Campus Life at 100 of the Best Colleges, Summed Up in a Single Sentence
The Knight’s Tale
Ther saugh I first the derke imagining
Of felonye, and al the compassing;
The cruel ire, reed as any glede;
The pykepurs, and eek the pale drede;
The smyler with the knyf under the cloke;
120The shepne brenning with the blake smoke;
The treson of the mordring in the bedde;
The open werre, with woundes al bi-bledde;
Contek, with blody knyf and sharp manace;
Al ful of chirking was that sory place.
The sleere of him-self yet saugh I ther,
His herte-blood hath bathed al his heer;
The nayl y-driven in the shode a-night;
The colde deeth, with mouth gaping up-right.
Amiddes of the temple sat meschaunce,
130With disconfort and sory contenaunce.
Yet saugh I woodnesse laughing in his rage;
Armed compleint, out-hees, and fiers outrage.
The careyne in the bush, with throte y-corve:
A thousand slayn, and nat of qualm y-storve;
The tiraunt, with the prey by force y-raft;
The toun destroyed, ther was no-thing laft.
Yet saugh I brent the shippes hoppesteres;
The hunte strangled with the wilde beres:
The sowe freten the child right in the cradel;
140The cook y-scalded, for al his longe ladel.
Noght was foryeten by the infortune of Marte;
The carter over-riden with his carte,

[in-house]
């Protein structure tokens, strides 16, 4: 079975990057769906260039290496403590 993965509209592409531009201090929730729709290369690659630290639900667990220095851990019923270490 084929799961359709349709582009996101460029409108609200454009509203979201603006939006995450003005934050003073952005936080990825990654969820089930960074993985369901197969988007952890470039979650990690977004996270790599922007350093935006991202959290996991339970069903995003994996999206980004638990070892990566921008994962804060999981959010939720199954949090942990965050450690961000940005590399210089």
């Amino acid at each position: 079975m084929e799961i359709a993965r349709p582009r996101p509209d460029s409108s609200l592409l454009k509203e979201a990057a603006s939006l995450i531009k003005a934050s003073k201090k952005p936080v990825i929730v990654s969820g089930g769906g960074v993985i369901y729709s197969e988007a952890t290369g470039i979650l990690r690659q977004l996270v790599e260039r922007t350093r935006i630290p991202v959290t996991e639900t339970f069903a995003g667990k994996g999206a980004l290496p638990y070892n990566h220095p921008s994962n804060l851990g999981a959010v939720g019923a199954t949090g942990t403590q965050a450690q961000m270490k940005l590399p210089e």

Under the wheel ful lowe he lay adoun.
Ther were also, of Martes divisioun,
The barbour, and the bocher, and the smith
That forgeth sharpe swerdes on his stith.
And al above, depeynted in a tour,
Saw I conquest sittinge in greet honour,
With the sharpe swerde over his heed
150Hanginge by a sotil twynes threed.
Depeynted was the slaughtre of Iulius,
Of grete Nero, and of Antonius;
Al be that thilke tyme they were unborn,
Yet was hir deeth depeynted ther-biforn,
By manasinge of Mars, right by figure;
So was it shewed in that portreiture
As is depeynted in the sterres above,
Who shal be slayn or elles deed for love.
Suffyceth oon ensample in stories olde,
160I may not rekne hem alle, thogh I wolde.
|As with the paintings honoring Venus, you could see all the emotions associated with war personified in the paintings in the temple of Mars. There was Treachery plotting and scheming, Anger glowing red, and Dread as well. There was the smiling character holding a knife underneath his cape, a barn burning with black smoke, murder, bloodshed, gaping wounds, misery, bloody knives, and piled bodies. You could almost hear the clash of steel and the screams of battle. There was a painting of a man who’d killed himself, his head lying in a pool of his own blood. Death himself stalked another man who had an iron stake poking through his head. Other figures representing personified emotions were nearby too. Misfortune, for example, sat in the middle of the temple looking forlorn, while Insanity laughed hysterically. Sadness and Outrage were there too, and Conquest sat high up in a tower overlooking the entire scene below. You could see a dead body lying in the bushes with its throat cut, and a thousand dead bodies all piled up, dead from war rather than old age or even disease. There were kidnappers and burning cities and sailing ships, hunters gored to death by their own prey, pigs gorging themselves on little babies lying in their cribs. Mars’s servants were there too, including the battlefield surgeon, the butcher, and the blacksmith who makes weapons for war. You could see the scenes of the murders of Julius Caesar and the Roman emperors Nero and Caracalla, who’d all been murdered. Nothing was left out. All the horrors of war were there to see in the paintings inside the temple of Mars.|